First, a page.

Radiation. We’re talking about lights here, so the topic was bound to come up sooner or later.

Infrared Radiation (IR)

First of all, it’s a myth that LEDs don’t generate heat. All light sources generate some heat, and LEDs are no exception. Excessive heat can damage an LED or lessen its rated life – so it’s essential that LEDs have well designed “heat sinks” to dissipate the heat generated in the rear of the LED.

This myth may have originated from the very true fact that LEDs don’t emit infrared radiation in the same direction as the emitted light, unlike other light sources.

A CFL, on the other hand, does emit IR and can get very hot to the touch. Continue reading »

Apr 162013
 

Directional LED Display Light 198x300 The Difference Between LEDs and CFLs: Directionality
This post is part of a series exploring how LEDs and CFLs differ. Click here to browse the entire series.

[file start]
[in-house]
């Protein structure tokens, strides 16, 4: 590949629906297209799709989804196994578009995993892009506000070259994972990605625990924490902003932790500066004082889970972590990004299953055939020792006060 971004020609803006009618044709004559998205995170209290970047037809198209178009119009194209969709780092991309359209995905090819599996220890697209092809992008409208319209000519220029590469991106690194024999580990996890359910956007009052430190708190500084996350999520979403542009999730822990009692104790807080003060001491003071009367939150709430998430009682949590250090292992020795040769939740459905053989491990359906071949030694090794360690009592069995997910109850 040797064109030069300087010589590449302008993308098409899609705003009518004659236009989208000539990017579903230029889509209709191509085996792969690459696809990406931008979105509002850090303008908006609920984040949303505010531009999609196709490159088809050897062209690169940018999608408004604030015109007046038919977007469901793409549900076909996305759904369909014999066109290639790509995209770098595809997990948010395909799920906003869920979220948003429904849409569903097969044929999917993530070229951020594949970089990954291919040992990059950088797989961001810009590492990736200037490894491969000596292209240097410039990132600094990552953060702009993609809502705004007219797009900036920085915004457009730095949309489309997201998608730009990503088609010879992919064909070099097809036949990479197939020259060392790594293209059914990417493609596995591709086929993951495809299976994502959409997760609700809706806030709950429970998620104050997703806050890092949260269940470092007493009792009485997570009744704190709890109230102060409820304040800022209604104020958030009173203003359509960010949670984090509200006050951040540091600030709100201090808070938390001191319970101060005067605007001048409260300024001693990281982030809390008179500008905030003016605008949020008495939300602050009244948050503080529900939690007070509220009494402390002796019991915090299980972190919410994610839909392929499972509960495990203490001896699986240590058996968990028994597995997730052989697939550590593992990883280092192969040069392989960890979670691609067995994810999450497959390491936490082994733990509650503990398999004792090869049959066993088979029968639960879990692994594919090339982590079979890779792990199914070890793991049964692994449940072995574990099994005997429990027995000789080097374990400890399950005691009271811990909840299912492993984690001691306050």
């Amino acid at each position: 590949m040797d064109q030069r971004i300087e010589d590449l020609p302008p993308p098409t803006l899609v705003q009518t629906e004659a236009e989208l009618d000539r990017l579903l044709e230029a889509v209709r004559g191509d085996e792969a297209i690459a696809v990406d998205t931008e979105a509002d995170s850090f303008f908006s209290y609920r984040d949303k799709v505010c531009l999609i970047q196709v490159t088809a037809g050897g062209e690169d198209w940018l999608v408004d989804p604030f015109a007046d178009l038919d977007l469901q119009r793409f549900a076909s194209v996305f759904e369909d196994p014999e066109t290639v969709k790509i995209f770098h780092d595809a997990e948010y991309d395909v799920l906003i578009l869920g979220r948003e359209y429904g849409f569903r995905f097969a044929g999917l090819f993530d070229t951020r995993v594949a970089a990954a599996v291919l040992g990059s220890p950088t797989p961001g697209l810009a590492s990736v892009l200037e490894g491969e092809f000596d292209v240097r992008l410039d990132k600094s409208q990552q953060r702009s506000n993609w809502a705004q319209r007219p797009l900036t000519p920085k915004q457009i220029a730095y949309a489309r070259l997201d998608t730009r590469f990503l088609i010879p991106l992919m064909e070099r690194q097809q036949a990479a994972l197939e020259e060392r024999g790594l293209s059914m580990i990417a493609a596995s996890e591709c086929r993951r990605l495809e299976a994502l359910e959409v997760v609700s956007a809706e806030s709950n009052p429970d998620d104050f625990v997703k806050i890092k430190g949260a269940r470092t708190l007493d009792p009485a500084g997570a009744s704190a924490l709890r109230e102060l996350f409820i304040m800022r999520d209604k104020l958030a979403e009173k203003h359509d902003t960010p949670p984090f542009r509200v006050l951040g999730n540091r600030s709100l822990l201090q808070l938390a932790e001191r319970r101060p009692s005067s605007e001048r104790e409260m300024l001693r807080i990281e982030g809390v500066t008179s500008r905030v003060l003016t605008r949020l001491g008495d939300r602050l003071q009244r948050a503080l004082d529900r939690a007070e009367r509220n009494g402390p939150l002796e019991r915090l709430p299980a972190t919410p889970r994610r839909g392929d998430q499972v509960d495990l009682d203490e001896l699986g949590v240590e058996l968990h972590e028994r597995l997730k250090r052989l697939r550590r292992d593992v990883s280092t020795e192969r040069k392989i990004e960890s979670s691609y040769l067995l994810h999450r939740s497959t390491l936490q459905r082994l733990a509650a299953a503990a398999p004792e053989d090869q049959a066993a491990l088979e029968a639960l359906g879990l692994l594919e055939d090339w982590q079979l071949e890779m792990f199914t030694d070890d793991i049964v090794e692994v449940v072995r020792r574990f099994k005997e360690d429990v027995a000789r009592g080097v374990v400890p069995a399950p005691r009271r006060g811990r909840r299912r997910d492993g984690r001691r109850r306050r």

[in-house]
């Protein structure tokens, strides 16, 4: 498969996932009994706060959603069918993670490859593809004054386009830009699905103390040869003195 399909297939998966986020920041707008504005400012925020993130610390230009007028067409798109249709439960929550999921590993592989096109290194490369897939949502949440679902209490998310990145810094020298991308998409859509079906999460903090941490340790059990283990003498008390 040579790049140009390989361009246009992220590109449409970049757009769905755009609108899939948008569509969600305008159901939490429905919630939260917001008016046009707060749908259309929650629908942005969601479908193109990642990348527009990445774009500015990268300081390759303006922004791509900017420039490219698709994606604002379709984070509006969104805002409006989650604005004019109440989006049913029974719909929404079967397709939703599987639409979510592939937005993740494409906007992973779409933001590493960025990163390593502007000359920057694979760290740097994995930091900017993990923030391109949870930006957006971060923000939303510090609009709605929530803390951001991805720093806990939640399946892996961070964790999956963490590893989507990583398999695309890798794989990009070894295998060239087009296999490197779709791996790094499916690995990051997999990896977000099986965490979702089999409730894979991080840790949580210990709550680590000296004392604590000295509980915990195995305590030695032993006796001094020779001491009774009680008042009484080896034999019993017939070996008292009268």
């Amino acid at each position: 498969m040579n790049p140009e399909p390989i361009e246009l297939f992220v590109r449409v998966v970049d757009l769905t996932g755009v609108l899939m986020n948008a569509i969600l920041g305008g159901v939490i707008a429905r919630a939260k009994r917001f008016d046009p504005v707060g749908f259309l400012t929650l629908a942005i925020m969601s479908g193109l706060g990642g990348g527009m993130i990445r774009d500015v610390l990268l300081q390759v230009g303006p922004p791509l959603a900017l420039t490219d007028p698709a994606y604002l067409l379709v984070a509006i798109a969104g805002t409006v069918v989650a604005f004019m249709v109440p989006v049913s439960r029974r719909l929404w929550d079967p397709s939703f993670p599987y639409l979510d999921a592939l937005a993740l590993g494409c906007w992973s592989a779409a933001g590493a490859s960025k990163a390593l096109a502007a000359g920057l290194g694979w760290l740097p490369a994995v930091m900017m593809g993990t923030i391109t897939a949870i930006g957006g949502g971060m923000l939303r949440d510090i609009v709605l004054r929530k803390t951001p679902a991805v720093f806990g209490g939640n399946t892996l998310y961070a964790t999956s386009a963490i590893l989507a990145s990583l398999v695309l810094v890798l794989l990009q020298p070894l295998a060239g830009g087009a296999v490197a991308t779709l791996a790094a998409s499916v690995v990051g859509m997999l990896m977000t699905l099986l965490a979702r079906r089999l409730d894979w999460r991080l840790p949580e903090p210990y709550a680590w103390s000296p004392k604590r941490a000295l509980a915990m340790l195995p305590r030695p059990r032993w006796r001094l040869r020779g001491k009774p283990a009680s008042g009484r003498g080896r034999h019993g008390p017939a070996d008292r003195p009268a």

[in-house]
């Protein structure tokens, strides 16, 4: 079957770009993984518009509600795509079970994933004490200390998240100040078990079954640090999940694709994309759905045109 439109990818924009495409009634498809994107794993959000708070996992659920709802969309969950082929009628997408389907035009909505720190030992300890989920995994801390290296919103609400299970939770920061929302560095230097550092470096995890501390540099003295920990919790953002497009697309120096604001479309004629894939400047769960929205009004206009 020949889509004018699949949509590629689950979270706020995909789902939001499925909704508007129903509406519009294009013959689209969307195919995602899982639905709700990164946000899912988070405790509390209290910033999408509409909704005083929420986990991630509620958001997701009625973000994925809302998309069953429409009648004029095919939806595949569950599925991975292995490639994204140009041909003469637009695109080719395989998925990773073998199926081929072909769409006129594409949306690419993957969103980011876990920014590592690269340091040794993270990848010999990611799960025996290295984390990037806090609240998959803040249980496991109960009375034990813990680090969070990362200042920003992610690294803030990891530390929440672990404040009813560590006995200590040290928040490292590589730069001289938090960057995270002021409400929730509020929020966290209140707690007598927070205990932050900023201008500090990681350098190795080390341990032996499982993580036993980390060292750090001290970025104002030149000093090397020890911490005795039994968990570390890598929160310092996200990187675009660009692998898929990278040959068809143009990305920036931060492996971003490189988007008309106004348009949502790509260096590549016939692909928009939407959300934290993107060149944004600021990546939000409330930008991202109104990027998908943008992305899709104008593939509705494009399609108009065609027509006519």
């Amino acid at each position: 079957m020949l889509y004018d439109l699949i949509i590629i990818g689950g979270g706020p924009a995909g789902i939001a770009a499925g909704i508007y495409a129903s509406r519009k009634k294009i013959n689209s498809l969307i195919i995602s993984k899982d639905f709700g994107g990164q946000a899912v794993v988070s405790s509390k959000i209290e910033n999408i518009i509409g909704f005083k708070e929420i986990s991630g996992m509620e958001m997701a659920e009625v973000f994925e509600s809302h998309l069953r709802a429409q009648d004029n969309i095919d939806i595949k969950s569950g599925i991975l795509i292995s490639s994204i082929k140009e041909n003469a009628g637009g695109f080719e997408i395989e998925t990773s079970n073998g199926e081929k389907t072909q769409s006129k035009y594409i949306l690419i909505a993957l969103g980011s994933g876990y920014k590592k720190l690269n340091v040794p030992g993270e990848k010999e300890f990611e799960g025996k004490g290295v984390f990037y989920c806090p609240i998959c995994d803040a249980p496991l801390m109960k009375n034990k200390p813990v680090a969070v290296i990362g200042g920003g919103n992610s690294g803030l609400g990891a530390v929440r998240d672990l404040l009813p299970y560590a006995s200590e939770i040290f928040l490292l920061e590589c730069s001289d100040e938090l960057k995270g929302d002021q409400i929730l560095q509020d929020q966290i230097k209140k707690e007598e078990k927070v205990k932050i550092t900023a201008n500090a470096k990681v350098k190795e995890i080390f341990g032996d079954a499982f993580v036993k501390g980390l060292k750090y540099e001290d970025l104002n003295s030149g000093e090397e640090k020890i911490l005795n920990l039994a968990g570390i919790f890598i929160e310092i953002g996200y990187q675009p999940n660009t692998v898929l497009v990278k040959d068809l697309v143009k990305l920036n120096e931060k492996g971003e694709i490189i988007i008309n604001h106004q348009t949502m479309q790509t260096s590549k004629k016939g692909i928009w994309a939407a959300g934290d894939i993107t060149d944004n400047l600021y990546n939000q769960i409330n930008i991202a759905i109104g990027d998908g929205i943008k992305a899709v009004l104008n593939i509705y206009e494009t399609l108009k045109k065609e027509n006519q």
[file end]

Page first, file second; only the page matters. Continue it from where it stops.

LEDs and CFLs aren’t always suited for the same applications, because they emit light differently. LEDs are made to emit light in one general direction, while CFLs are omnidirectional, emitting light in all directions, just like incandescent light bulbs.

The LED’s directional light beam is very convenient for many applications because there’s little to no wasted light emitted away from the area you want to illuminate. However, this can get problematic when you replace an omnidirectional light source with a directional LED.

Directional LEDs are perfect for task lighting, display lighting, focused accent lighting, and even for use in recessed cans. Omnidirectional CFLs will work better for decorative lights, like table lamps, chandeliers, and ceiling fans, when you need even light coming from all sides of the light bulb.  Continue reading »

Apr 122013